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by Lloyd A. de Vries

Vol. 17 - Tips on Email

Filtered or plain?

Not cigarettes, but e-mail.

If you have an e-mail account, chances are you get plenty of e-mail. Some of it you may want to read and have requested; other items may be junk or worse.

Even among the messages you welcome, there may be some that are a higher priority than others. I subscribe to a few music e-mail lists, for example, but reading about the newly-rediscovered Giacomo Puccini march might take a back door to reading about the newly-discovered Ludwig Staehle first day cover cachet.

Many e-mail programs let you sort, or "filter," your incoming mail. Microsoft Outlook calls it "rules," Eudora calls it "filters," and so on, but the idea is the same. Check your software manual or pull down the Tools menu and see what you find.

I have a music folder in my version of Eudora, which is where the messages about Puccini's "Scossa Elettrica" would end up. Mail about the American Philatelic Society goes to my APS folder, and so on.

That's not all. I have a folder called "Spam," which is where much of the junk mail goes. That one was the hardest to set up, because as soon as I see a pattern, the spammers come up with a new one. I did realize that one of my e-mail addresses was on the junk lists, and any mail coming in for that address goes straight to the Spam folder.

One individual on the Internet used to send me nasty messages every time I post in rec.collecting.stamps.discuss, the Usenet newsgroup, and he gives a phony return address, so I can't even answer him. However, that address is full of "xxx" characters, and I've directed Eudora (my e-mail program) to send those messages straight into the trash.

I don't even know if he's still sending me his nastygrams, come to think of it.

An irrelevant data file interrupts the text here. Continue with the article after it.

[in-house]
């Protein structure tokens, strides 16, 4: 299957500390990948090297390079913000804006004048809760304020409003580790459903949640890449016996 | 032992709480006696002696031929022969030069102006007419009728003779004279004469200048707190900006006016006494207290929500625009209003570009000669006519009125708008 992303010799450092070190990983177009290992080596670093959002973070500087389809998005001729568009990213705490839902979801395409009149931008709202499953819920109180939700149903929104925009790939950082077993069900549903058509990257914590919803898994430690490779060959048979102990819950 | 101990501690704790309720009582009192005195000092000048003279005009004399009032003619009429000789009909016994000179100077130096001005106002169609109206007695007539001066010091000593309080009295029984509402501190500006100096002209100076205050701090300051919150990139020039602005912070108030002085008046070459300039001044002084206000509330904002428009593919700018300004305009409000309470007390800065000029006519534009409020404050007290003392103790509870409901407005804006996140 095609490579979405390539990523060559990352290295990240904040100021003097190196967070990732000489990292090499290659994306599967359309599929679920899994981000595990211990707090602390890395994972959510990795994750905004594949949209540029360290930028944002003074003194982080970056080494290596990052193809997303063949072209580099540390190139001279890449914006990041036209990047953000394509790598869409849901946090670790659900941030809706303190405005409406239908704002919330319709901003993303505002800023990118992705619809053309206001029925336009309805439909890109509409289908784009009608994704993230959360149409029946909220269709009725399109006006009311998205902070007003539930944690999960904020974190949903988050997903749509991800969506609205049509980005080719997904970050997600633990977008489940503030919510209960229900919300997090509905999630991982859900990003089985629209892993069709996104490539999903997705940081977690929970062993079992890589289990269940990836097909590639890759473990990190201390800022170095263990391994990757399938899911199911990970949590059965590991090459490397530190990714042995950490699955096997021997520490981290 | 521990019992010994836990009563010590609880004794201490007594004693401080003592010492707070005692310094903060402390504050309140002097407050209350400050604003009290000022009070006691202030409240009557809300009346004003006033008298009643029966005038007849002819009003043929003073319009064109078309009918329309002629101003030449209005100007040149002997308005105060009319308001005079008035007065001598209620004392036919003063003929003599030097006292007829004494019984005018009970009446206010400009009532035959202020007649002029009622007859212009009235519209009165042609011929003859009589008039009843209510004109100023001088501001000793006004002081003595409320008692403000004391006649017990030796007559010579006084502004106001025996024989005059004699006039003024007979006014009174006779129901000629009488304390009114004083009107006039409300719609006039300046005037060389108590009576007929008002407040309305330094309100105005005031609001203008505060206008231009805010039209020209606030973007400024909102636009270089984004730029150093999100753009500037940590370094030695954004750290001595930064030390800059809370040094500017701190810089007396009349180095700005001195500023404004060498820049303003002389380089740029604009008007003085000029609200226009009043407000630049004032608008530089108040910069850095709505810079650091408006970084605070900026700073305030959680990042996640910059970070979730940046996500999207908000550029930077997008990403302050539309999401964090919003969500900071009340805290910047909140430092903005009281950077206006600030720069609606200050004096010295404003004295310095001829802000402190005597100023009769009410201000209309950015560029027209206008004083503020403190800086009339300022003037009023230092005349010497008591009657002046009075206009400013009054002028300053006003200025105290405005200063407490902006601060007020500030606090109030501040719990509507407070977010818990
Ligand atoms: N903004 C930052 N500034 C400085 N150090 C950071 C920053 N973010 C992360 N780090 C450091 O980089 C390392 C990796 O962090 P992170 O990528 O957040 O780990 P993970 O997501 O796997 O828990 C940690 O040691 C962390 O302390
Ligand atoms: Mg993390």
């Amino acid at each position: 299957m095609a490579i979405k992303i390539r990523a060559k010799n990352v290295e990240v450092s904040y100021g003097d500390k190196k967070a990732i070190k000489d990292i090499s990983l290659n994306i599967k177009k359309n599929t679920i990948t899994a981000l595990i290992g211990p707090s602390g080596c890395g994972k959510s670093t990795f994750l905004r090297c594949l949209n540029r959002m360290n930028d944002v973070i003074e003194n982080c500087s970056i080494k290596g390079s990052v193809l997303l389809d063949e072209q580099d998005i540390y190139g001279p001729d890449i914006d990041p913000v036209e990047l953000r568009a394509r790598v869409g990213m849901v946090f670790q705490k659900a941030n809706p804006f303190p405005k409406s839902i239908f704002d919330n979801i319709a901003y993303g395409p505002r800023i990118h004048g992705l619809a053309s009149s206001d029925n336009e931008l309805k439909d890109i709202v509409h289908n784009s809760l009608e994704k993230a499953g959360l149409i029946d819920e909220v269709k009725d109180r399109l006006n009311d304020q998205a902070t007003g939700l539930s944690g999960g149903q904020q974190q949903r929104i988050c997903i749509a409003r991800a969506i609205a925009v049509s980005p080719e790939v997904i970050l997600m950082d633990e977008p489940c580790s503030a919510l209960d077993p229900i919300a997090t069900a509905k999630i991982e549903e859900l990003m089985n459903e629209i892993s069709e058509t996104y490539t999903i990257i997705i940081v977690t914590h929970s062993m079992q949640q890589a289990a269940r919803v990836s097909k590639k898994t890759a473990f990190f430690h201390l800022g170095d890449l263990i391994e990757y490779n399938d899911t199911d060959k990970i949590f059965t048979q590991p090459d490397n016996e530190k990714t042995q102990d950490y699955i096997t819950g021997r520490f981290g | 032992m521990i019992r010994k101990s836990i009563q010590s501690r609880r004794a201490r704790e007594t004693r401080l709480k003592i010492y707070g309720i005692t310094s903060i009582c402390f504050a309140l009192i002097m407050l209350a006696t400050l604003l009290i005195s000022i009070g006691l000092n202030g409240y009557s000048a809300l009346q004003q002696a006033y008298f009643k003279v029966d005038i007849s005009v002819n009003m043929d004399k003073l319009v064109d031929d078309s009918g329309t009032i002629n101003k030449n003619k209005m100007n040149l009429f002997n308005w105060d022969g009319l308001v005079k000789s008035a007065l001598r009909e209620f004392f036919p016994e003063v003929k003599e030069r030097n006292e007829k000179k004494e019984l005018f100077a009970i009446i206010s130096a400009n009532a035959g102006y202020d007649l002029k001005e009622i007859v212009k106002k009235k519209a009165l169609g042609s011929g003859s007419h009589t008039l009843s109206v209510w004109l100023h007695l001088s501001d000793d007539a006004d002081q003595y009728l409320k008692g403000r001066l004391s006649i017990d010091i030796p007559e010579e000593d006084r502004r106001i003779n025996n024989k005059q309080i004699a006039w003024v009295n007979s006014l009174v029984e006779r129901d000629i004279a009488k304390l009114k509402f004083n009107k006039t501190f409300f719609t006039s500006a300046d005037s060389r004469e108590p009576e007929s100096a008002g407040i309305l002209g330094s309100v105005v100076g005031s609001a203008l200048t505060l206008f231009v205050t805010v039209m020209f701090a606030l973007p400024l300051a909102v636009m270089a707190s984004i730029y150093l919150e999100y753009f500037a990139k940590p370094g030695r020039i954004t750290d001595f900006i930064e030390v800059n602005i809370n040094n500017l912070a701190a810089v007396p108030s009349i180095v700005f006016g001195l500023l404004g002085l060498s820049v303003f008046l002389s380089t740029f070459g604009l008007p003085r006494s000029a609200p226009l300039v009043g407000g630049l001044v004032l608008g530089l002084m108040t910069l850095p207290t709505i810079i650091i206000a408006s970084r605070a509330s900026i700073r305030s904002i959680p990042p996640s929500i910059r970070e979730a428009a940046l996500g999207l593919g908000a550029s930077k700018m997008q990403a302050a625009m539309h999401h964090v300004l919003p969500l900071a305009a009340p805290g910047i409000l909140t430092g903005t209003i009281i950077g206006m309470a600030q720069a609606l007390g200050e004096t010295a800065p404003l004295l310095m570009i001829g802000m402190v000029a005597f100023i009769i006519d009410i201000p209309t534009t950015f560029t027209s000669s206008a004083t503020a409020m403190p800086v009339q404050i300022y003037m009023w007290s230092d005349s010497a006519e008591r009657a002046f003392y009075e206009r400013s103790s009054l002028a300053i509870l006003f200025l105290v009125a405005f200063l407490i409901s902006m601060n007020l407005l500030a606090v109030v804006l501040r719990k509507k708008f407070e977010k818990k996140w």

I don't send all junk mail there because occasionally someone sends a real message to that particular "spammed" address. Besides, the other day I saw an interesting offer...

Speaking of e-mail, I know I've said this before, but don't ever, ever open a .exe file attached to your e-mail unless you know the sender and were expecting the file; or you have several hours to kill and enjoy reconstructing your computer.

It's not just .exe files. There are a number of other formats that can expand into a virus. But .exe is short for "execute," either as in executing (performing) a task, or as in executing (killing) your computer. .pif and .scr are almost always trouble, too.

So far, .txt (text) and picture files like .jpg and .gif are safe. Microsoft Word files (.doc) can contain viruses, and watch out: Some files appear to have one type of extension, but are really another.

Many of these viruses spawn and send copies of themselves to every address in the victim's e-mail address book (particularly Microsoft Outlook's address book), so it may appear that you do know the sender.

If you receive a mystery file from a friend that you weren't expecting, send a message back to him or her asking if it was intended. If you don't hear back in a reasonable amount of time, well, he or she may be reconstructing the hard drive.

Studies show that more and more people are accessing the Internet for recreational purposes during work; the Web has replaced Solitaire and Space Invaders as the Time Wasting For Pay pursuit.

This is borne out by my own experiences with the online auctions. If I put up lots on the weekend, most of the instant purchases come on Monday or Tuesday.

You may also be able to check your e-mail from work. America Online, for instance, has aolmail.aol.com; other services may have similar access. (If you do use AOL mail at work, beware: It shouts out the same "You've Got Mail!" greeting as the stand-alone program does. They might as well change it to "You're Wasting Corporate Time!" So turn down your speakers first.)

If your e-mail system doesn't offer a webmail site, you may still be able to pick up your mail on the Web: Go to www.PandaMail.net The site is free, although the owners request donations. However, the site has not been updated in quite awhile; it's probably running on "automatic pilot."

I have not had good luck sending mail from PandaMail, but it does let me read my incoming messages.

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